When Congress passed the Electronic Communications Privacy Act in 1986, the Internet was still in its infancy. Google was just an absurdly big number most people had never heard of. And Apple’s Macintosh Plus computer had a whopping 1MB of memory and retailed for $2599. Back then, if an email had to be sitting in a server for more than 180 days, there was a good chance the account was abandoned.
Since then, everyone knows that important emails can sit filed away in servers for years. Increasingly more of our private lives are being lived out in the digital space through tweets and text messages. And we have learned that the National Security Agency has been gathering a huge trove of Americans’ private emails and phone call metadata.
Surely by now, almost 30 years later, Congress has acted to update ECPA and implement safeguards to keep government agencies from searching through our data as they please?
That would be a no – at least not yet. ECPA is still on the books, and even though it was created long before anyone could conceive of Google, Facebook, or smartphones, it currently governs how law enforcement is able to access our Google docs, Facebook messages, and emails. The real-life ramifications of this are chilling, as law enforcement can search personal data like emails or information on cloud computing services that is more than 180 days old using an administrative subpoena – which requires a much less rigorous standard than a warrant.
This afternoon, Senators [mc_name name=’Sen. Orrin Hatch (R-UT)’ chamber=’senate’ mcid=’H000338′ ] (R-UT), Chris Coons (D-DE), and [mc_name name=’Sen. Dean Heller (R-NV)’ chamber=’senate’ mcid=’H001041′ ] (R-NV) introduced the Law Enforcement Access to Data Stored Abroad (LEADS) Act to address outdated laws like this one. It seeks to set up an improved legal framework for the digital age that balances the needs of law enforcement agencies to access electronic communications with the individual’s right to privacy.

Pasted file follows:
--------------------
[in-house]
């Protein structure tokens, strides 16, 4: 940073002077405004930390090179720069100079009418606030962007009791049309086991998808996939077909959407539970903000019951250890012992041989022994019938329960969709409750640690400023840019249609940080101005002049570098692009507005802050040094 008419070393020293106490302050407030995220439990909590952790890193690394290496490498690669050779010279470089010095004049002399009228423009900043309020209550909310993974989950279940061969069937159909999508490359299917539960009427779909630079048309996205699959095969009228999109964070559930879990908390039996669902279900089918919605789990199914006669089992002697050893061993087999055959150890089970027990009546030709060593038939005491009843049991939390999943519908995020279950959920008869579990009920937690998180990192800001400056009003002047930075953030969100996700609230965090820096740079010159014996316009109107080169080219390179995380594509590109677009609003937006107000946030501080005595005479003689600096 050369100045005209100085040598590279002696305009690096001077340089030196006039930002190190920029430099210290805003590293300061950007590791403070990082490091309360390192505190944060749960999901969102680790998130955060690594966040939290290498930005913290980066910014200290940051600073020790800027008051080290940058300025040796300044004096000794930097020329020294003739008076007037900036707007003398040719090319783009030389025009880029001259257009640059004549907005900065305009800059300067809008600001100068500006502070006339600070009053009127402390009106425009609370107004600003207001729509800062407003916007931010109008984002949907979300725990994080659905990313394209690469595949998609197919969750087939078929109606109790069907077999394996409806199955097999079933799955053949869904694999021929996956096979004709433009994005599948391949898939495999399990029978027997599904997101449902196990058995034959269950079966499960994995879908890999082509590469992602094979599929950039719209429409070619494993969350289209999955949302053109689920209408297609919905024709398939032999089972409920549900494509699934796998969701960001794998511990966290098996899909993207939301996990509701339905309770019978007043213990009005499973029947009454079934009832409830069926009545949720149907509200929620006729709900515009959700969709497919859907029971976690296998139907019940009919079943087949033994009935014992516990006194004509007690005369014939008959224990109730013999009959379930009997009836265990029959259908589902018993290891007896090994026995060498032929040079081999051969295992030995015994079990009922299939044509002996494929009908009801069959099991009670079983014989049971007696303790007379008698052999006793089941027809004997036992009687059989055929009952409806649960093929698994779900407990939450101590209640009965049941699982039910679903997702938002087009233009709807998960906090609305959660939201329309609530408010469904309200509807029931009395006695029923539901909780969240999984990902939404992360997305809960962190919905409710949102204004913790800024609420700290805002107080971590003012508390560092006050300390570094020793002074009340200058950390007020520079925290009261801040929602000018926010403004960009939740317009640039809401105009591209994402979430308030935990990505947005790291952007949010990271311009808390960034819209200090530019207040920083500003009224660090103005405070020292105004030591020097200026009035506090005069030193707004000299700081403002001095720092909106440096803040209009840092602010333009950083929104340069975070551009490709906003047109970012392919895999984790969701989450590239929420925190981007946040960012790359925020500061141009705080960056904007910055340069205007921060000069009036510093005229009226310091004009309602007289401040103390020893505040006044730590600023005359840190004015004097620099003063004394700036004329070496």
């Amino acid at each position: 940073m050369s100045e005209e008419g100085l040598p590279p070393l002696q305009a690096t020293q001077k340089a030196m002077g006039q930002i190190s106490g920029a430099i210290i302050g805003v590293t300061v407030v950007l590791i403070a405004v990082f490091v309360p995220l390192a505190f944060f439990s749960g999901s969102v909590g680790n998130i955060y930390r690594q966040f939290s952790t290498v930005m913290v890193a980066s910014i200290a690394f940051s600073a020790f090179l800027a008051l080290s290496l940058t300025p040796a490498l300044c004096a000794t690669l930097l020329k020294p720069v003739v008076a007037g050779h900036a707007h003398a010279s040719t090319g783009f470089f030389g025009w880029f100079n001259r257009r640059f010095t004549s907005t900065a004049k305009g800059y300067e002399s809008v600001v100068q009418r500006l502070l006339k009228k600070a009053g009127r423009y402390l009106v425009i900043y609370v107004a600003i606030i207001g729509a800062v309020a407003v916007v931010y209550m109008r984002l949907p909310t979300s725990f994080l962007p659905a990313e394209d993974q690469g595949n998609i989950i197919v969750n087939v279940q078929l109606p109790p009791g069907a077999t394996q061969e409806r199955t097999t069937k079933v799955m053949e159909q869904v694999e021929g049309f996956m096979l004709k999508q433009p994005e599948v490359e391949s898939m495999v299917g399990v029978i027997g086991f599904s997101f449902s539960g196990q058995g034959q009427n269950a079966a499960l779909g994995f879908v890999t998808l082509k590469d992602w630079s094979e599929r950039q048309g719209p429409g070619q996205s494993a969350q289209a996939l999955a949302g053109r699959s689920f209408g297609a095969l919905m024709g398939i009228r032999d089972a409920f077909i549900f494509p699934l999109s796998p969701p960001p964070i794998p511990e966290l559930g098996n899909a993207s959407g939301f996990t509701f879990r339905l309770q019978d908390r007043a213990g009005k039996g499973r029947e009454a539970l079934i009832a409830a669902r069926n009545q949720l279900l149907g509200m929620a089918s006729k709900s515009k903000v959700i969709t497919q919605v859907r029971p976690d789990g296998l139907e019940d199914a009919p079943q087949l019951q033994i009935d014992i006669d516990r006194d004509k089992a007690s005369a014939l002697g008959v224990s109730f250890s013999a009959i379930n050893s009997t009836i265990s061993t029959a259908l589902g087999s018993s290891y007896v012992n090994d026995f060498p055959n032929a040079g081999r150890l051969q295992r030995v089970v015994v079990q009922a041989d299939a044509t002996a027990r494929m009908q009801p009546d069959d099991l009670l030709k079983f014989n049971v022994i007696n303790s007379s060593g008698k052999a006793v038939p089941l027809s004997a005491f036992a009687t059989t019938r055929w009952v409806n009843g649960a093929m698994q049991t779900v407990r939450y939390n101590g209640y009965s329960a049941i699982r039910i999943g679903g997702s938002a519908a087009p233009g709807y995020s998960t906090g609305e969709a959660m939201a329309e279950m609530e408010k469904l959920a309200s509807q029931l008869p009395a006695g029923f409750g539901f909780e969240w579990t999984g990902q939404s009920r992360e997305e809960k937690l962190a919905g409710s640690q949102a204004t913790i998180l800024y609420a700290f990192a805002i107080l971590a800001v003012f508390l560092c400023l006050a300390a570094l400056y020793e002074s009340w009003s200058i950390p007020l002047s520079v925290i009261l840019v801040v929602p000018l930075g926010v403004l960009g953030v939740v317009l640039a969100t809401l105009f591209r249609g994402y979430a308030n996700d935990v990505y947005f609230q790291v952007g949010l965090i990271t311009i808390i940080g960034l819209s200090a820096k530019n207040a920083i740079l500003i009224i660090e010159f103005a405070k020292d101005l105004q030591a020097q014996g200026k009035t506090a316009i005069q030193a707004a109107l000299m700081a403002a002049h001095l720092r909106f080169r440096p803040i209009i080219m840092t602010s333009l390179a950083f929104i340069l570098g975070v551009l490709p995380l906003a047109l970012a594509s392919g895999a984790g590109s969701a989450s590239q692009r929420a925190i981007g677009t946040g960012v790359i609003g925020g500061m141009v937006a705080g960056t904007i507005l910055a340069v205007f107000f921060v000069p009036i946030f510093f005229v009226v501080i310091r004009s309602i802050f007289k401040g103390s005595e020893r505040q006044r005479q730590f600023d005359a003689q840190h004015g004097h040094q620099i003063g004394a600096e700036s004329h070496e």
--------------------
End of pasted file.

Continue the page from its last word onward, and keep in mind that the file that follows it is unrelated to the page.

The LEADS Act would bring much-needed reform by doing several key things. First and foremost, it would require a warrant to access stored content regardless of how old it is. It would also affirm that warrants under ECPA do not extend extraterritorially (with an exception for content of U.S. citizens and residents stored outside of the country). Both of these provisions send a clear message that countries should not impose data localization requirements, meaning we would have a clear, consistent system for responding to data requests from foreign governments. They also ensure that your personal information is indeed private in a meaningful way.
In the LEADS Act, which died once in committee last term, Congress has an opportunity to dramatically bolster privacy rights and civil liberties. It has strong bipartisan support and would undoubtedly bolster an already thriving online world that emerged apart from international borders. Privacy is not an “us versus them,” issue, it’s a fundamental American right – both for your inbox and your mailbox.